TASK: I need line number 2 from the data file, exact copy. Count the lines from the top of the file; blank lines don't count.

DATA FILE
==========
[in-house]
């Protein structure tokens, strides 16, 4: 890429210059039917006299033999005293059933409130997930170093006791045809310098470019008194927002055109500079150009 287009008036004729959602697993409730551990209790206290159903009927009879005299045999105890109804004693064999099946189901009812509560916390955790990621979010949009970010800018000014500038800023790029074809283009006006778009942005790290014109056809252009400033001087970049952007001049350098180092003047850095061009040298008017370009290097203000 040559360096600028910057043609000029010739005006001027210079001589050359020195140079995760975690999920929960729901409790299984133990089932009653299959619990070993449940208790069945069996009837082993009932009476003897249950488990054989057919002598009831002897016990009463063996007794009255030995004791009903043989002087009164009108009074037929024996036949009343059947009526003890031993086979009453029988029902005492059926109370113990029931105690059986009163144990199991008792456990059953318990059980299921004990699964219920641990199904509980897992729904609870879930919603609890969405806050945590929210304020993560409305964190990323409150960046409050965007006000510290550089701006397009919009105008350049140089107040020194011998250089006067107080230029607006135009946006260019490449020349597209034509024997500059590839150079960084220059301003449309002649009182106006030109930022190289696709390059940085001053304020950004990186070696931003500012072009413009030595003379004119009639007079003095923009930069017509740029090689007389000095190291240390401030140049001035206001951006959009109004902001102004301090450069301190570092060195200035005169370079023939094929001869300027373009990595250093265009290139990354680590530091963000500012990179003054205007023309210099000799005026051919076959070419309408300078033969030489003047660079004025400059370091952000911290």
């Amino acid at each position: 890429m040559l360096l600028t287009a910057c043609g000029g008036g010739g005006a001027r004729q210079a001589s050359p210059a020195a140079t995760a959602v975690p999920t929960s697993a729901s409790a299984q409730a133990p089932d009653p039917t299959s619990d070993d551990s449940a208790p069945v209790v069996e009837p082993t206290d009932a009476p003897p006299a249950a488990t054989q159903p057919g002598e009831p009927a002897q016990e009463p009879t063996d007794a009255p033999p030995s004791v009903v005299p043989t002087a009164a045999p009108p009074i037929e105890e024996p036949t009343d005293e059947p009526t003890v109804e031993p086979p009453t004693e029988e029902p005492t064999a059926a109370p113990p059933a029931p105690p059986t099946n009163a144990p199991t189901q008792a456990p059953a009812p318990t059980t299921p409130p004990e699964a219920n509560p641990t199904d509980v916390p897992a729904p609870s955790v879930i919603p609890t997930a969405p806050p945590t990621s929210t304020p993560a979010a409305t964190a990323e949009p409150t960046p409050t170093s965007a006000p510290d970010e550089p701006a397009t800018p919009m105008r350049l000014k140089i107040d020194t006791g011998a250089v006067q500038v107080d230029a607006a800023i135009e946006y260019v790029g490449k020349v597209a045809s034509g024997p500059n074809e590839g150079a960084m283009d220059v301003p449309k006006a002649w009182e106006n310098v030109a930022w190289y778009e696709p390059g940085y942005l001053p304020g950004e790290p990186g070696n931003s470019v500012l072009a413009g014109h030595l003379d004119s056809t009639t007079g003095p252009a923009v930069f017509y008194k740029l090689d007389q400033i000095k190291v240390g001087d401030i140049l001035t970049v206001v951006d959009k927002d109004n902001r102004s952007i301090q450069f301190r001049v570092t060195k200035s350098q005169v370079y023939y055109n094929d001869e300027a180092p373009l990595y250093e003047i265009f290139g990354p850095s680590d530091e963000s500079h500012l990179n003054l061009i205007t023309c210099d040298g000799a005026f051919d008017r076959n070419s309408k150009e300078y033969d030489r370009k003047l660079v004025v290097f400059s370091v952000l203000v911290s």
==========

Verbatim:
């Protein structure tokens, strides 16, 4: 890429210059039917006299033999005293059933409130997930170093006791045809310098470019008194927002055109500079150009 287009008036004729959602697993409730551990209790206290159903009927009879005299045999105890109804004693064999099946189901009812509560916390955790990621979010949009970010800018000014500038800023790029074809283009006006778009942005790290014109056809252009400033001087970049952007001049350098180092003047850095061009040298008017370009290097203000 040559360096600028910057043609000029010739005006001027210079001589050359020195140079995760975690999920929960729901409790299984133990089932009653299959619990070993449940208790069945069996009837082993009932009476003897249950488990054989057919002598009831002897016990009463063996007794009255030995004791009903043989002087009164009108009074037929024996036949009343059947009526003890031993086979009453029988029902005492059926109370113990029931105690059986009163144990199991008792456990059953318990059980299921004990699964219920641990199904509980897992729904609870879930919603609890969405806050945590929210304020993560409305964190990323409150960046409050965007006000510290550089701006397009919009105008350049140089107040020194011998250089006067107080230029607006135009946006260019490449020349597209034509024997500059590839150079960084220059301003449309002649009182106006030109930022190289696709390059940085001053304020950004990186070696931003500012072009413009030595003379004119009639007079003095923009930069017509740029090689007389000095190291240390401030140049001035206001951006959009109004902001102004301090450069301190570092060195200035005169370079023939094929001869300027373009990595250093265009290139990354680590530091963000500012990179003054205007023309210099000799005026051919076959070419309408300078033969030489003047660079004025400059370091952000911290």